With the large Asian population found in the Seattle Metro area, it should come as no surprise that there are a lot of ethnic restaurants around here. It seems that everywhere you go here you find no shortage of Chinese, Japanese, or even Vietnamese restaurants ranging from the standard Americanized dishes to the more exotic fare buried under a menu comprised entirely of characters completely incomprehensible to your average Westerner. Nonetheless, within this area, small teriyaki places in strip malls and are common, sushi continues to gain in popularity and even less common forms of Asian cuisine like Vietnamese Phở are surprisingly easy to find around here. It is because of the prevalence of the many different flavors of Asian cuisine on offer here that it surprises me a bit that Japanese ramen hasn’t really caught on here.
Of course, it might be said that in America, the whole concept of ramen comes with something of a built-in image problem. When the word is mentioned, the first things that comes to mind for most people are the ten-for-a-buck blocks of instant noodles and packets of exceedingly salty broth that seem to serve mainly to keep impoverished college students alive. Naturally, most people tend to stop eating that stuff as soon as they can afford to eat something else, and even though I have to admit that I actually like the stuff every once in a while (I have been known to have e a Cup ‘o Noodles for breakfast far more often than I care to admit,) I can’t exactly say that I blame them. Of course, in Japan where ramen originated in its present form (although it is originally based on similar Chinese noodle dishes,) it is more elaborate than the instant noodle products we’re used to here. Although the fundamentals are the same (the noodles and the broth,) these soups are filled with fresh vegetables, chunks of various braised meats and quite a few different types of broth, which tend to vary mostly by region, although some types have gained more widespread popularity. In general, ramen in Japan is generally considered to be street food, and is relatively inexpensive and readily accessible.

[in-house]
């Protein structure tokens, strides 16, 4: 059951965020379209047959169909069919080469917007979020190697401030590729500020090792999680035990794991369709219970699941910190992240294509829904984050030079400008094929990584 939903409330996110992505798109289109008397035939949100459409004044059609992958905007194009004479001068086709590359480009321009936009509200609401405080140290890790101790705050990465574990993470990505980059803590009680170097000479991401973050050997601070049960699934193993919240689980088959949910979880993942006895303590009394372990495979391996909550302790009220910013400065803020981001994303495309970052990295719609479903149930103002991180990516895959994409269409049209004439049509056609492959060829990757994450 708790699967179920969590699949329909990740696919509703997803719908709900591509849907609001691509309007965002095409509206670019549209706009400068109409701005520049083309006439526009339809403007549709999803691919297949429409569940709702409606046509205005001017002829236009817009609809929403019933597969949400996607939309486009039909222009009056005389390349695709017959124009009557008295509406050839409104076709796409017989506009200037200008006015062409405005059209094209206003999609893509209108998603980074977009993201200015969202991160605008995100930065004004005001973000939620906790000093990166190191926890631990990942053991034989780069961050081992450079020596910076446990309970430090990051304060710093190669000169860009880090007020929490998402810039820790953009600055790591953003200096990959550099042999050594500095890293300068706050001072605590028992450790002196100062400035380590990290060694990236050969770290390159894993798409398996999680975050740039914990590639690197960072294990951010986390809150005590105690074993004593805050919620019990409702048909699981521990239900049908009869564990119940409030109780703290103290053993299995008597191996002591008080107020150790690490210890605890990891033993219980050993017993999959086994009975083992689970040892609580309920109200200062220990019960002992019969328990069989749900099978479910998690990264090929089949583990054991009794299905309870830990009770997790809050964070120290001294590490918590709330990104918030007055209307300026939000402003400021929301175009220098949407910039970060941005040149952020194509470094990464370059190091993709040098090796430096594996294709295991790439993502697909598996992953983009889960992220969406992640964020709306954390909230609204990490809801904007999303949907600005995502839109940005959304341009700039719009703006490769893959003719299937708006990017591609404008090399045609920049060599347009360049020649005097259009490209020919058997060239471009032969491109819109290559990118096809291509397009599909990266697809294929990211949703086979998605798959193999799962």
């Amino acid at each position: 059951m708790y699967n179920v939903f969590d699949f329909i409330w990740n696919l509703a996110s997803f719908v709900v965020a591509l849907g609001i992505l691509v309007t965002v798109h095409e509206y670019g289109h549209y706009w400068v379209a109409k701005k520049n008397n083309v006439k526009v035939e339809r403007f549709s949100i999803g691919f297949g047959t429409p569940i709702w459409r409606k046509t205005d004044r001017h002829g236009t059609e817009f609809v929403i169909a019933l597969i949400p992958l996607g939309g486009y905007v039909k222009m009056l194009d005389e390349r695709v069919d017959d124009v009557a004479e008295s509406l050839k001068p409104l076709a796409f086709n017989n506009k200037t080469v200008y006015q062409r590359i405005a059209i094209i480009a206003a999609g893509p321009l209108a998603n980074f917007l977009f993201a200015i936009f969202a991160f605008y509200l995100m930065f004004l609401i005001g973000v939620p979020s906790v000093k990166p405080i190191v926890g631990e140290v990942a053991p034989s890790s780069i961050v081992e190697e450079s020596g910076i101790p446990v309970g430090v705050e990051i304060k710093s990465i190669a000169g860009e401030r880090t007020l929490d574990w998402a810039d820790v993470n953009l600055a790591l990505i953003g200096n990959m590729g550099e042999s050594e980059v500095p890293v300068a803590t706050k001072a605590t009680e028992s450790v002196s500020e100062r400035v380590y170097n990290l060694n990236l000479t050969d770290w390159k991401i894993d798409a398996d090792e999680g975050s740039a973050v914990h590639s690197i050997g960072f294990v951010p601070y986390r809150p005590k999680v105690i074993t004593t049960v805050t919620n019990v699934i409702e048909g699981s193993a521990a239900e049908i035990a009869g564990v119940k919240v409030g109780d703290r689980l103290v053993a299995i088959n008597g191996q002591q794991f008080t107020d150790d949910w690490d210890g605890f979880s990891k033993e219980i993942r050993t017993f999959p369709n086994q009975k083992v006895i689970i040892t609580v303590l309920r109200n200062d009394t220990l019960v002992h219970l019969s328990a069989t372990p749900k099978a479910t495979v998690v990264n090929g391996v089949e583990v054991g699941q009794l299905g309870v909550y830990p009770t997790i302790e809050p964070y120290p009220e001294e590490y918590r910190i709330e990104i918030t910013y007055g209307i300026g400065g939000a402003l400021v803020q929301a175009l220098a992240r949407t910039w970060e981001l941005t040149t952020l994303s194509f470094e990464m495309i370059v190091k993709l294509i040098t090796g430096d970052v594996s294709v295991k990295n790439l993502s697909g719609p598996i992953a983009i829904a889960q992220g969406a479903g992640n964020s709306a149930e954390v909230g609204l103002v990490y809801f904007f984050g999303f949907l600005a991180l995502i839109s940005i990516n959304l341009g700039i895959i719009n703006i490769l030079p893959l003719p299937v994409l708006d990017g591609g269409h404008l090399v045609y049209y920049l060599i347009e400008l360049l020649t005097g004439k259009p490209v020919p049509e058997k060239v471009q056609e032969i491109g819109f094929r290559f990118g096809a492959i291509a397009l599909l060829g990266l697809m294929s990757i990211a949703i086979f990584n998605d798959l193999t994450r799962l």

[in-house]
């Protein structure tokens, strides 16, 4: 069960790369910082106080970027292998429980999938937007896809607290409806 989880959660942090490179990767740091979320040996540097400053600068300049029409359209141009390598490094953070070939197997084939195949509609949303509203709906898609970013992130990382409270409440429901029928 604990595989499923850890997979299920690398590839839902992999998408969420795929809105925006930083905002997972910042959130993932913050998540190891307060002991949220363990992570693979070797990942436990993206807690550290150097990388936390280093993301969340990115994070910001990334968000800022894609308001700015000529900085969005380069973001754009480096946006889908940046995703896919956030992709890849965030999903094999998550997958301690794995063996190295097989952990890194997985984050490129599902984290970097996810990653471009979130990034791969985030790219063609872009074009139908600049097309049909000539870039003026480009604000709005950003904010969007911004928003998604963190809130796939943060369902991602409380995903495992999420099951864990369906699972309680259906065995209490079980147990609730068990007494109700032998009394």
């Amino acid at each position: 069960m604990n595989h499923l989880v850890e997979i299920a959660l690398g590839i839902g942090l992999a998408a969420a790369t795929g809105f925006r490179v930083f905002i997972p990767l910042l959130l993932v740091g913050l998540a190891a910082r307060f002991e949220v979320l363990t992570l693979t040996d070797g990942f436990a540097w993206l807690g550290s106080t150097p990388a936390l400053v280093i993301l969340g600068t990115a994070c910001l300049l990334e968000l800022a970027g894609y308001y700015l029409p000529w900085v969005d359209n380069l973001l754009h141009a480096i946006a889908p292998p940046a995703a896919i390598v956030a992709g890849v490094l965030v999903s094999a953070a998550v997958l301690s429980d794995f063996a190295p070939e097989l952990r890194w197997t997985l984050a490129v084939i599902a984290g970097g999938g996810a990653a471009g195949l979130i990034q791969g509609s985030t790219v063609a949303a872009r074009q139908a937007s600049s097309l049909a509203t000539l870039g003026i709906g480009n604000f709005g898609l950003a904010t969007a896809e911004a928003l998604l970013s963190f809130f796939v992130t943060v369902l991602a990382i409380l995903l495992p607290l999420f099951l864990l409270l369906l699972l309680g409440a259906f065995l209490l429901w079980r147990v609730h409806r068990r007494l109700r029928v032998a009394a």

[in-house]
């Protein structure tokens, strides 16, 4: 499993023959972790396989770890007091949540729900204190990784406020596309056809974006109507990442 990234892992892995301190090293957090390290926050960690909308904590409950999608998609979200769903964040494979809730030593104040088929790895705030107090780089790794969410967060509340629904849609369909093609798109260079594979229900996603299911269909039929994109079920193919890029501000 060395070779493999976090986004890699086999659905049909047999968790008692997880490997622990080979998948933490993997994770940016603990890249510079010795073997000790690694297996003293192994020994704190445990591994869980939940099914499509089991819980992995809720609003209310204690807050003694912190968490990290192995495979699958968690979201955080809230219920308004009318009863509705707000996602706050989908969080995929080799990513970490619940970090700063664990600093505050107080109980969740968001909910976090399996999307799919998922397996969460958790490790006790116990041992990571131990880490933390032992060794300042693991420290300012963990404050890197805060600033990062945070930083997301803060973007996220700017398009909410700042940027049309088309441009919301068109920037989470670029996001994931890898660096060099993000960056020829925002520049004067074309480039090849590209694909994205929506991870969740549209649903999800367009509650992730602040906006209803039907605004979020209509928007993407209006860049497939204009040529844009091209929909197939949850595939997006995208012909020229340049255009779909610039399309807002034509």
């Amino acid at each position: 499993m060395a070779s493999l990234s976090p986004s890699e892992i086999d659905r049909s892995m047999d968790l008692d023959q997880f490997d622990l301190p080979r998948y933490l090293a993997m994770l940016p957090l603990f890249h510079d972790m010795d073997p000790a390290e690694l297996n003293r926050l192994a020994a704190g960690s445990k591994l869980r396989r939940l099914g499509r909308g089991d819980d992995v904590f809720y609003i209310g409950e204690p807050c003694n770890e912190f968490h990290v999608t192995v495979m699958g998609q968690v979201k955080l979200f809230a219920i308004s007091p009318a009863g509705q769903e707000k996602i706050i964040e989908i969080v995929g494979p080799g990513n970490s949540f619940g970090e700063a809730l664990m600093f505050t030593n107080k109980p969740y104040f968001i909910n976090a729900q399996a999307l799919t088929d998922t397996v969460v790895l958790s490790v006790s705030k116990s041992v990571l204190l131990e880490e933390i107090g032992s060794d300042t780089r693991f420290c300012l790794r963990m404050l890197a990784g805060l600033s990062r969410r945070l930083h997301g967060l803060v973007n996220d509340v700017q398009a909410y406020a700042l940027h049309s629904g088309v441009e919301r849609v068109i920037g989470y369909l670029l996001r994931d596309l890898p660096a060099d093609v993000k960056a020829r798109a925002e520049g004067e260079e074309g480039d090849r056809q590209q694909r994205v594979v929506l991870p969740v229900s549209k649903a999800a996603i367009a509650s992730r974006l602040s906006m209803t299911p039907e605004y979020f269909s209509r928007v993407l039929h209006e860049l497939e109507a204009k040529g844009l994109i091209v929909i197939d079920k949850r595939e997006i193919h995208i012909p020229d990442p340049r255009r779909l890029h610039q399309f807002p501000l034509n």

It is for those reasons that it surprises me a bit that nobody has really ever tried to establish a ramen restaurant around here. Granted, Vietnamese Phở (which, as mentioned above relatively common here) is quite similar in basic concept, but it is also very different in execution. With all the teriyaki and sushi places found here, you’d think someone would try doing ramen, but up until now, nobody has bothered with it. In March, Boom Noodle made the journey across the lake from their original Capitol Hill location in Seattle to the Lodge at Bellevue Square in some of the space formerly occupied by a Borders bookstore. In addition to the ramen mentioned above (more on that later) their menu is packed with all sorts of different Japanese noodle dishes, including a number of variations on udon, soba and even some various fried rice dishes (just in case you happen to be allergic to noodles or something like that.) Although I’ve only made a couple of visits here so far and haven’t had much opportunity to explore the menu yet,there are quite a few items on there that sound interesting, and the prices are even somewhat reasonable (at least by Downtown Bellevue standards.)